For a self-proclaimed Band of Heathens, these five Austin, Texans have been religious about honing their brand these last 17 years. In 2008, the irreverent Ray Wylie Hubbard rightly produced The Band of Heathens’ self-titled debut album, and it hit No. 1 on the Americana charts. Six more studio albums followed, each revealing new facets and approaches. Gordy Quist and Ed Jurdi — gifted writers, singers, guitarists and harmonica players both — lead The Band of Heathens through Americana music that rolls like waves from a transistor radio, its dial often spinning off the AM band in search of FM, XM, and the net.
Albums comprised of covers have long been a dime a dozen. “Remote Transmissions (Vol. 1),” named after a segment of a weekly variety show The Band of Heathens hosted to keep locked-down juices flowing, is one worth its weight in gold. Ten songs that beam in 10 different directions. Many were popular during the 1970s, one of rock’s true golden ages. All feature a special guest giving it all they have in made-in-heaven matches.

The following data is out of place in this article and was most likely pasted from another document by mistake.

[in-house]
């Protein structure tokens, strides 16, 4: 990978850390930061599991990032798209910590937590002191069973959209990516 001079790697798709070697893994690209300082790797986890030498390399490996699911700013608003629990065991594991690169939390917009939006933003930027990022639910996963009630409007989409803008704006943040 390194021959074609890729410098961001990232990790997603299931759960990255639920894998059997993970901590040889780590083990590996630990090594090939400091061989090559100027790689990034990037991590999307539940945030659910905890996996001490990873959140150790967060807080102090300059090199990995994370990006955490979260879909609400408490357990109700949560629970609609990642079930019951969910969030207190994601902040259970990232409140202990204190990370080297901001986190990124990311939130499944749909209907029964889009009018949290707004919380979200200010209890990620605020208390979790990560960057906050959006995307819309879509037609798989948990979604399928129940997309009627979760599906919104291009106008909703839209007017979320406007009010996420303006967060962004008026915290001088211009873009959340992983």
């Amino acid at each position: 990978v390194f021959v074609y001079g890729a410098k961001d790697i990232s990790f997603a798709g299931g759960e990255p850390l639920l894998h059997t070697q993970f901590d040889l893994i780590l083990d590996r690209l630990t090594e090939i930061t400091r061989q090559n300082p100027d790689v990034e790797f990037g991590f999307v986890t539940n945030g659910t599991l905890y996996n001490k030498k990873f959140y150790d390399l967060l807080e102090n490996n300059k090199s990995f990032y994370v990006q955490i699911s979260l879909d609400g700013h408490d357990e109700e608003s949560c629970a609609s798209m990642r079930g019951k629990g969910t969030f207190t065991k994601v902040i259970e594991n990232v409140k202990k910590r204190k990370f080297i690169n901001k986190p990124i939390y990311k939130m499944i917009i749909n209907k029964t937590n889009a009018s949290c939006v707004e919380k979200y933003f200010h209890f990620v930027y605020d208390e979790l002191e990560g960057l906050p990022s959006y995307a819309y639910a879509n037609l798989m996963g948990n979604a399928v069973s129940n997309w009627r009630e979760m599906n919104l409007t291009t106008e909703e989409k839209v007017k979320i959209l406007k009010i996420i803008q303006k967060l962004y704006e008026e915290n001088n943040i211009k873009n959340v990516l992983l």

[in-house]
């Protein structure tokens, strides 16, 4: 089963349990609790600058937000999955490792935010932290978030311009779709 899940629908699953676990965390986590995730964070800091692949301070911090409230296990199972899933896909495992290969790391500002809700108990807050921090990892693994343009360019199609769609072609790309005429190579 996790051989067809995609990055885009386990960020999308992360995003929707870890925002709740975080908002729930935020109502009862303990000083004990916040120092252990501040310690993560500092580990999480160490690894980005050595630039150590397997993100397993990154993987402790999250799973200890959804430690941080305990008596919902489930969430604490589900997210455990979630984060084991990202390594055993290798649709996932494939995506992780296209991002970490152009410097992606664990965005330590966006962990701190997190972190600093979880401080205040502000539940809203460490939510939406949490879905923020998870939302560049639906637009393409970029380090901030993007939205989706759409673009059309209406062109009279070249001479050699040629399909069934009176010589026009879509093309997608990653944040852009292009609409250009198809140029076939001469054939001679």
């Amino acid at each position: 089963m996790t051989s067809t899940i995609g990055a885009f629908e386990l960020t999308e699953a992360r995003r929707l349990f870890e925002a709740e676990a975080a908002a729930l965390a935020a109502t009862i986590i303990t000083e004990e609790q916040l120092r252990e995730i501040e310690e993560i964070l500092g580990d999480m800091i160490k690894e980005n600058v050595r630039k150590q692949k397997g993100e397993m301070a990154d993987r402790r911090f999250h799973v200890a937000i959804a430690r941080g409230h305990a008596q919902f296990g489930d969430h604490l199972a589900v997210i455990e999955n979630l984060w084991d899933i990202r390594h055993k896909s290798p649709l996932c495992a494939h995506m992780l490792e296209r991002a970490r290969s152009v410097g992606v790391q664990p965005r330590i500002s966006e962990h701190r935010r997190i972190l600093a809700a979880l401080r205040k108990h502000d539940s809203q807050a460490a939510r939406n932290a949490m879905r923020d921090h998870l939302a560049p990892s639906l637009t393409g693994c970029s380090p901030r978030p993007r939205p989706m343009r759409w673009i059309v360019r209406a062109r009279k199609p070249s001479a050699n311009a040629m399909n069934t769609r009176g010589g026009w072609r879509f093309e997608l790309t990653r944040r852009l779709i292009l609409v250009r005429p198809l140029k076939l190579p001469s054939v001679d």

White Denim’s James Petralli joins the band for “Rock and Roll Doctor,” all righteously slippery within the loose, funky burn of Lowell George’s Little Feat classic. A dead-on, old Little Feat feel brightened by new character. That tactic, employed throughout the album, ends up successfully defining it. “Tumblin’ Dice” has the excellent Ms. Nikki Bluhm singing up front with Jurdi and Quist, slinky and mighty at once, on a splendid revival of timeless rocker. In another twist on the Stones, Charlie Starr of Blackberry Smoke steps up for a fittingly barroom-rickety take on “You Got the Silver.”
“Papa was a Rolling Stone” sung by Ray Wylie Hubbard? Of course. The effects he, Quist, and Jurdi achieve in voice are like broken shards of a glitter ball poking up through a mud slick. Lucinda Williams’ “Joy,” commanded by Margo Price in a black sneer of a voice, startles. The song’s rage, and the band’s performance, settle in like a shot of something forbidden. But then then there’s Butch Walker, quite sparkling on a bulls-eye version of Bob Seger’s “Night Moves,” the beauty and comfort of the song still unfolding, all these years later.
Underneath it all, and because of it all, The Band of Heathens make rock ‘n’ roll of the highest order, rendered with smooth professionalism, rough edges, and very tempting cadences.
- The Band of Heathens
- ‘Remote Transmissions (Vol. 1)’
- Label: BOH
- Release: Feb. 25, 2022